Bernard Myers of Baltimore should have been included among...

March 30, 1995

Bernard Myers of Baltimore should have been included among the survivors in the obituary of his father, Bernard F. Myers, that appeared yesterday.

The Sun regrets the error.

Bernard F. Myers

Shop foreman, athlete

Bernard F. Myers, a retired machine shop foreman and a member of local baseball and soccer halls of fame, died Sunday at his Rosedale home of heart failure. He was 78.

FOR THE RECORD - CORRECTION

Mr. Myers retired about 15 years ago after 40 years at Bethlehem Steel Corp.'s Sparrows Point plant.

He was named to the hall of fame of the Oldtimers Baseball Association of Maryland in 1987 and the Old Timers Soccer Association of Maryland in 1992.

The Baltimore native was a graduate of Polytechnic Institute, where he played baseball. He was an infielder in the 1930s and 1940s on teams in the Eastern Semi-Pro League, International Semi-Pro League, Baltimore Major League and Baltimore Catholic League.

In the last three leagues, teams he played for -- Carney Athletic Club, St. Elizabeth's Holy Name Society and Gardenville Athletic Club -- won championships.

At his induction into the baseball hall, he was described as a "scrappy .300 hitter and a golden glover," according to a son-in-law, George McCarter.

He played with or against many players who became successful the major leagues. He hit a home run off Ewell "The Whip" Blackwell, who gained fame with the Cincinnati Reds. He also became friendly with stars he did not play against and he fished with Ted Williams.

In the 1930s, he also played for championship soccer teams -- St. Elizabeth's Holy Name, Santa Maria and Bethlehem Steel.

His soccer career and a chance for a contract with the Washington Senators major-league baseball team both were ended by a broken leg, which gained him the nickname "Hops" for his running style.

A Mass of Christian burial was to be offered at 10 a.m. today at St. Clement Mary Hofbauer Roman Catholic Church, 1220 Chesaco Ave., Rosedale.

He is survived by his wife, the former Jovita Catherine Kaufmann; three daughters, Patricia Gullace and Joyce McCarter, both of Perry Hall, and Bernadette Wolf of Fallston; a son, Charles Myers of Fallston; a sister, Elaine Myers of Severna Park; a brother, Arnold Myers of Ocean City; and 12 grandchildren.

Mable Estella Galway, a retired office worker who belonged to the same Southwest Baltimore church for more than 80 years, died Monday of congestive heart failure at Mercy Medical Center. She was 94.

Mrs. Galway, who lived in Morrell Park in Southwest Baltimore, retired when she was 65 after 12 years as a bookkeeper for Allan U. Bevier Co., a tank manufacturer. Earlier she held many office jobs, and, during World War II, she was manager of Koppers Co. cafeteria.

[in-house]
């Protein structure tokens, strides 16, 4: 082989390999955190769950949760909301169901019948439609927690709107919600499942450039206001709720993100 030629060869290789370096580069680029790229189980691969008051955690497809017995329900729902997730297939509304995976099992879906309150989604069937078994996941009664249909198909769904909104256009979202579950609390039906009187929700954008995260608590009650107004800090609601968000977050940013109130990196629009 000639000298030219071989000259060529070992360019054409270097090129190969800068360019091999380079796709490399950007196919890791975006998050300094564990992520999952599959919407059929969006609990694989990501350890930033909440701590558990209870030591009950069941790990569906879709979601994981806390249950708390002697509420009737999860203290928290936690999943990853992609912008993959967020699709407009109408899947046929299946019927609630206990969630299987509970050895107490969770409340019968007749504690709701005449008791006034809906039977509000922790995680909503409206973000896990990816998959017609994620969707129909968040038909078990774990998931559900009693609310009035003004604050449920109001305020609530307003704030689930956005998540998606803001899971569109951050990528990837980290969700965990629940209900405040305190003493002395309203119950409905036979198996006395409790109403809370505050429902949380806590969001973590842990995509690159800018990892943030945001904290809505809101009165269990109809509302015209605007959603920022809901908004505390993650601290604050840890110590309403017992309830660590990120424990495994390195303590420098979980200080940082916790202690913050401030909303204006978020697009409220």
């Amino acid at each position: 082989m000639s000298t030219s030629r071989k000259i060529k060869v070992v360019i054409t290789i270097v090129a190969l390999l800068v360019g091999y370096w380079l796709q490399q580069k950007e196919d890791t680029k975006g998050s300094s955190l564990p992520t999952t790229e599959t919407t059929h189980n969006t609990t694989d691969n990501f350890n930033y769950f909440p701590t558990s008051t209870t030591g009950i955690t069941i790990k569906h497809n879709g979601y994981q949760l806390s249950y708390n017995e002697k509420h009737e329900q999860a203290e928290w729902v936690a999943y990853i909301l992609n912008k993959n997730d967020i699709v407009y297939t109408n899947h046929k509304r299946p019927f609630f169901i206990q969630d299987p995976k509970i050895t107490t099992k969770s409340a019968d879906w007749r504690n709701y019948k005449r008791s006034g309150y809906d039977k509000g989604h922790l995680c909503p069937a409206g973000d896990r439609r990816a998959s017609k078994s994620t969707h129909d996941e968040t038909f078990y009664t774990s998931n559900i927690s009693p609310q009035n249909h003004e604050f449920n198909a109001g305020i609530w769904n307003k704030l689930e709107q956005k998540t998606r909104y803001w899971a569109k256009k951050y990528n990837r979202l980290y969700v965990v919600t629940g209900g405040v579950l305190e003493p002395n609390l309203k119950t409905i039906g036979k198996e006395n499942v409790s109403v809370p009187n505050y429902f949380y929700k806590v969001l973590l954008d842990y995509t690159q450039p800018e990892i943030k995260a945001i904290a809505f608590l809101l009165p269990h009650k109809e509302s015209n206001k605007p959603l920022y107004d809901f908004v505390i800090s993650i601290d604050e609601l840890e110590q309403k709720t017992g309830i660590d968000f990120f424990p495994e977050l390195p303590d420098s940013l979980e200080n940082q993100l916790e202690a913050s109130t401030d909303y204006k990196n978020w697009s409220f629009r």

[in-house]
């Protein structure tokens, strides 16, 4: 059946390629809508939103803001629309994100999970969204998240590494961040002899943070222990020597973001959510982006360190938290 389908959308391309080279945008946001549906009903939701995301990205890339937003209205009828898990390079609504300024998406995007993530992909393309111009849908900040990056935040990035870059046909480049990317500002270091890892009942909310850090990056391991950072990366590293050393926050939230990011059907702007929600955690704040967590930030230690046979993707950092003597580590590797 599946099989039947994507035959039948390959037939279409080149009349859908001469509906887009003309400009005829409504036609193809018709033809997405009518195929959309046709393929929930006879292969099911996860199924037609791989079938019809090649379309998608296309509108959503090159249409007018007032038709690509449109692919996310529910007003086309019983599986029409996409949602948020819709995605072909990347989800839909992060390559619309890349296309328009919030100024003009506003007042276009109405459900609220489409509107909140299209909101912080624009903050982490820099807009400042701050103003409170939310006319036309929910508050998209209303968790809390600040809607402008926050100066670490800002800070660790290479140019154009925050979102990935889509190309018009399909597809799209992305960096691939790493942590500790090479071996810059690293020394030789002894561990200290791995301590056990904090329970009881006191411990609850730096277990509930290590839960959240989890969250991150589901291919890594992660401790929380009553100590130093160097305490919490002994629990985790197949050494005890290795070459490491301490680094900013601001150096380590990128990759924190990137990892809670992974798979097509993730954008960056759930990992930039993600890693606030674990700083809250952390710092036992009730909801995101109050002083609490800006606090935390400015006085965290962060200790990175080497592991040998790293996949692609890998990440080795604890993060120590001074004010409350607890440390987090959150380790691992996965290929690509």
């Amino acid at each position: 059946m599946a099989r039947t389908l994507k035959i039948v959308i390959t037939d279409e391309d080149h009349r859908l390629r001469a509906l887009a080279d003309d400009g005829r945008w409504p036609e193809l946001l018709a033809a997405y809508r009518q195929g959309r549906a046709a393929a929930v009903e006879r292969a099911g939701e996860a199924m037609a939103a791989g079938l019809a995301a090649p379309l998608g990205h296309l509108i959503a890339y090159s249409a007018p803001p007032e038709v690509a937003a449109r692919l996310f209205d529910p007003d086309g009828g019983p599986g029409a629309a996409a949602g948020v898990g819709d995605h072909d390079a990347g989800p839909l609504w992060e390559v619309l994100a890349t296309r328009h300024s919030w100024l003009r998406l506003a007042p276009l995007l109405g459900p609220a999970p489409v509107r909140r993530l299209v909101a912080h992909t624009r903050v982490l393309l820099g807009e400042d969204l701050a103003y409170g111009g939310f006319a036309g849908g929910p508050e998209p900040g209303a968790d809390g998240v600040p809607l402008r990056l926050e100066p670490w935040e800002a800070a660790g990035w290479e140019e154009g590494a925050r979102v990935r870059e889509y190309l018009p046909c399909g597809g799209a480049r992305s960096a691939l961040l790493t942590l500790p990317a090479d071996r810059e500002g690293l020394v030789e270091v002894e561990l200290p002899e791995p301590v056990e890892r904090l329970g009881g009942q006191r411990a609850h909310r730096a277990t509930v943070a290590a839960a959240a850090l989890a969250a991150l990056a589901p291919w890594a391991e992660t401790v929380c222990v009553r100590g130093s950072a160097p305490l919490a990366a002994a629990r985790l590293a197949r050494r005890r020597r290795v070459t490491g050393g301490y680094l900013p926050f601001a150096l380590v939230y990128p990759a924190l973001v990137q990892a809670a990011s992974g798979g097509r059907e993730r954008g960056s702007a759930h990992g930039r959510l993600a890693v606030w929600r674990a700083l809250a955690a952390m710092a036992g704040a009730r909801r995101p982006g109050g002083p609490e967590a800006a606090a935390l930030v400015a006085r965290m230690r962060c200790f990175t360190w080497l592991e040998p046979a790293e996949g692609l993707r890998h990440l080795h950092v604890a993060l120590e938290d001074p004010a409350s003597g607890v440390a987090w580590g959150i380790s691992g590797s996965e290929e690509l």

She joined Sexton United Methodist Church at age 13 and remained a member until her death.

She was born Mable Estella Crook in Baltimore. She was educated in city schools and graduated from Strayer Business College.

In 1922, she married James Galway. He died in 1978.

Services were to be held at 10 a.m. today at Gary L. Kaufman Funeral Home, 5695 Main St., Elkridge.

Survivors include two sons, James W. Galway Jr. of Laurel and William G. Galway of Virginia Beach, Va.; a daughter, Mary Ellen Codd of Timonium; nine grandchildren; and 11 great-grandchildren.

Marletta Fitzgerald Fry, a retired employee of Bendix Corp. and an active churchwoman, died Monday of heart failure at NTC North Arundel Hospital. She was 86.

Mrs. Fry retired as a cable splicer in 1965 after 20 years at the electronic firm's East Joppa Road plant.

She was deeply religious and was active for many years in the affairs of Rosedale Community Evangelical Congregational Church, where she taught Sunday school, visited the sick and was a board member.

The former Rosedale resident who lived for the past three years in Severna Park, did needlepoint and embroidery. She also painted still lifes and portraits and was an avid gardener.

She was born and reared in Lock Haven, Pa., where she was educated. In 1930, she married Kenneth C. Fry, a carpenter. They moved to Baltimore in 1941. Mr. Fry died in 1990.

Services for Mrs. Fry were to be held at noon today at Rosedale Community Evangelical Congregational Church, 7901 Redmore Road.

She is survived by a son, Edward C. Fry of Severna Park; a daughter, Janette Latchaw of Valparaiso, Ind.; three grandchildren; and seven great-grandchildren.

Memorial donations may be made to the church.

Malcom Austin Simms Jr., 62, a Baltimore native who was president of MS Electronics, an electronics parts distributing business he started in 1974 in Gaithersburg, died Monday of leukemia at his home in Bayside Beach.

He was a graduate of Loyola High School and, in 1955, of the University of Maryland. After college, he served in the Navy. He later completed a professional management course at Harvard University and set up Washington-area distribution branches for two other electronics companies.

Services were to be held at 11 a.m. today at Robert A. Pumphrey Funeral Home in Rockville.

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